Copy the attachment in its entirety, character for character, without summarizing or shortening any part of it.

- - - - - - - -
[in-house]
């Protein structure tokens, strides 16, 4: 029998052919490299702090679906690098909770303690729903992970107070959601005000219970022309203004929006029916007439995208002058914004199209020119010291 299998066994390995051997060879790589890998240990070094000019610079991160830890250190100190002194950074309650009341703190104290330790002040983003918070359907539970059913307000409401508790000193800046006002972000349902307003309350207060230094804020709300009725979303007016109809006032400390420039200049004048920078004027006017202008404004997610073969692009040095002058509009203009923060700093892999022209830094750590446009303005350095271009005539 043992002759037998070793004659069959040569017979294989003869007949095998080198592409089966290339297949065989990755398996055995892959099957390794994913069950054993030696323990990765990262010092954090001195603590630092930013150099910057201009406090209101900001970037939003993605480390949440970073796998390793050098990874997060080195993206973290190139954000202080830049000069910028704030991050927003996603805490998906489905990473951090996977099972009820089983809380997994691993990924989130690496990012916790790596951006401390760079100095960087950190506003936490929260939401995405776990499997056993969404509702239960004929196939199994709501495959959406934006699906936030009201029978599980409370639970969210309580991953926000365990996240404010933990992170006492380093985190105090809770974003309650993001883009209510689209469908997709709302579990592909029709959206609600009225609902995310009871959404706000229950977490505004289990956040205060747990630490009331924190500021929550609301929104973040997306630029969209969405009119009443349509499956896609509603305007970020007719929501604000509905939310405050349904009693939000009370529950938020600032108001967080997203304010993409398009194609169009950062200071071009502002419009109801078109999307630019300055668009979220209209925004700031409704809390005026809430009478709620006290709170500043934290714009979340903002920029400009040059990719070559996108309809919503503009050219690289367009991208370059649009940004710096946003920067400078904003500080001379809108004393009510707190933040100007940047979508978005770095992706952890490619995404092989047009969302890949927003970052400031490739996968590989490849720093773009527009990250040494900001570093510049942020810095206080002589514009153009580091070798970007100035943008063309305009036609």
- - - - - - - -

[in-house]
């Protein structure tokens, strides 16, 4: 029998052919490299702090679906690098909770303690729903992970107070959601005000219970022309203004929006029916007439995208002058914004199209020119010291 299998066994390995051997060879790589890998240990070094000019610079991160830890250190100190002194950074309650009341703190104290330790002040983003918070359907539970059913307000409401508790000193800046006002972000349902307003309350207060230094804020709300009725979303007016109809006032400390420039200049004048920078004027006017202008404004997610073969692009040095002058509009203009923060700093892999022209830094750590446009303005350095271009005539 043992002759037998070793004659069959040569017979294989003869007949095998080198592409089966290339297949065989990755398996055995892959099957390794994913069950054993030696323990990765990262010092954090001195603590630092930013150099910057201009406090209101900001970037939003993605480390949440970073796998390793050098990874997060080195993206973290190139954000202080830049000069910028704030991050927003996603805490998906489905990473951090996977099972009820089983809380997994691993990924989130690496990012916790790596951006401390760079100095960087950190506003936490929260939401995405776990499997056993969404509702239960004929196939199994709501495959959406934006699906936030009201029978599980409370639970969210309580991953926000365990996240404010933990992170006492380093985190105090809770974003309650993001883009209510689209469908997709709302579990592909029709959206609600009225609902995310009871959404706000229950977490505004289990956040205060747990630490009331924190500021929550609301929104973040997306630029969209969405009119009443349509499956896609509603305007970020007719929501604000509905939310405050349904009693939000009370529950938020600032108001967080997203304010993409398009194609169009950062200071071009502002419009109801078109999307630019300055668009979220209209925004700031409704809390005026809430009478709620006290709170500043934290714009979340903002920029400009040059990719070559996108309809919503503009050219690289367009991208370059649009940004710096946003920067400078904003500080001379809108004393009510707190933040100007940047979508978005770095992706952890490619995404092989047009969302890949927003970052400031490739996968590989490849720093773009527009990250040494900001570093510049942020810095206080002589514009153009580091070798970007100035943008063309305009036609």